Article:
Days of Change

Six Dollars | June 19, 2014

People are not willing to pay 10 cents more for a Big Mac.

The proposition was brought up a couple of years ago with the push to increase wages for fast food workers, one job that can’t be outsourced. The idea was that a few cents added to a signature sandwich could fund for a certain increase in pay. The reality is that price points are based on psychological barriers. When a product goes from $3.99 to $4.00, people see it as a dollar more, not 1 cent.

I’ve noticed this month that Little Caesar’s and Subway have raised their low-priced items from $5 to $6 after almost a decade of keeping them at one price point. It is a 20% increase in price and is likely required to continue making a profit on selling these loss leaders. It will also hurt them in the short-term as people turn to lower priced alternatives. McDonald’s, Burger King and others have shrinking “dollar” items. In fact, McDonald’s is selling a Big Mac with fries and a drink for the price of a Big Mac alone.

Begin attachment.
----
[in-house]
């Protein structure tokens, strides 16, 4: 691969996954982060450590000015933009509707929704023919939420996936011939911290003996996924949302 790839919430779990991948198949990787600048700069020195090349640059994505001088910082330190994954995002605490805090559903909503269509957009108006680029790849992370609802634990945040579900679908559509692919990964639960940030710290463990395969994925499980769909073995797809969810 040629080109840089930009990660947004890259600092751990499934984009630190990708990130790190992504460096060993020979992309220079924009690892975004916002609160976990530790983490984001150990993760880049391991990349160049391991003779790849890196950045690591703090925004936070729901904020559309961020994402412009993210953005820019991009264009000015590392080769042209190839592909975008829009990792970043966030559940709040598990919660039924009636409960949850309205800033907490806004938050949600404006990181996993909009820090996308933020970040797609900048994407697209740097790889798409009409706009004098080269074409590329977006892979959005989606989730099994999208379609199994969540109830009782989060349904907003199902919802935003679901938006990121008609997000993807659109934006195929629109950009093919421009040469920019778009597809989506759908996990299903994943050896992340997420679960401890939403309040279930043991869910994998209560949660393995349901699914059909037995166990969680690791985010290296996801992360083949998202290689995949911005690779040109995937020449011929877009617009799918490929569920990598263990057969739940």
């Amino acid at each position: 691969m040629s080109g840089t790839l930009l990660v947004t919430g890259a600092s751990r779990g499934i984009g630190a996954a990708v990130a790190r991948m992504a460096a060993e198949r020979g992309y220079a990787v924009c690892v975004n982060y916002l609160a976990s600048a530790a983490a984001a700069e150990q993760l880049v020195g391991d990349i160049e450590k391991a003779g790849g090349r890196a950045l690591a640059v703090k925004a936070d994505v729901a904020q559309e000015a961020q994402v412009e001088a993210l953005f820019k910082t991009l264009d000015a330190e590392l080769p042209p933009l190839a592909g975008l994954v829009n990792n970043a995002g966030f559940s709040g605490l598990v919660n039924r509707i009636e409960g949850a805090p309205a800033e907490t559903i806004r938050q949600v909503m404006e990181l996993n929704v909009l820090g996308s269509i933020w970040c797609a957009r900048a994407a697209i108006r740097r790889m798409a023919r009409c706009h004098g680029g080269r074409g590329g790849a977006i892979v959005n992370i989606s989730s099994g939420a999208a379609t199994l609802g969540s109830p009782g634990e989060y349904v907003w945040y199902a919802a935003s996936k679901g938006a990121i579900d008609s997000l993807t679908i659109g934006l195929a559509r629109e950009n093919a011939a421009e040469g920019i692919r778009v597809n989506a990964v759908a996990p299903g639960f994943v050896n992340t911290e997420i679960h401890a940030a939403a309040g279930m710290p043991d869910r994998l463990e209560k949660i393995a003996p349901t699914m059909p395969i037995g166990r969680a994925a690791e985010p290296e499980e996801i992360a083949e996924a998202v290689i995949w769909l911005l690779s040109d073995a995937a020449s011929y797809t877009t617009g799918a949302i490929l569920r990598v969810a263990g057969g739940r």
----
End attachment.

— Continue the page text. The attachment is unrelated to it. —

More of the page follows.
For me, the six-dollar barrier opens up the menu options of more local restaurants. Today, I bought a $7 sub at a local deli rather than a $6-$7 Subway sandwich. For that, I got a large amount of meat on a pretty substantial roll. With the price of a whole pizza today, I may start going to places that sell by the slice unless I have a few people over.

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1 Comment

  1. Bon appétit!,

    Comment by Mary — June 19, 2014 @ 11:36 pm


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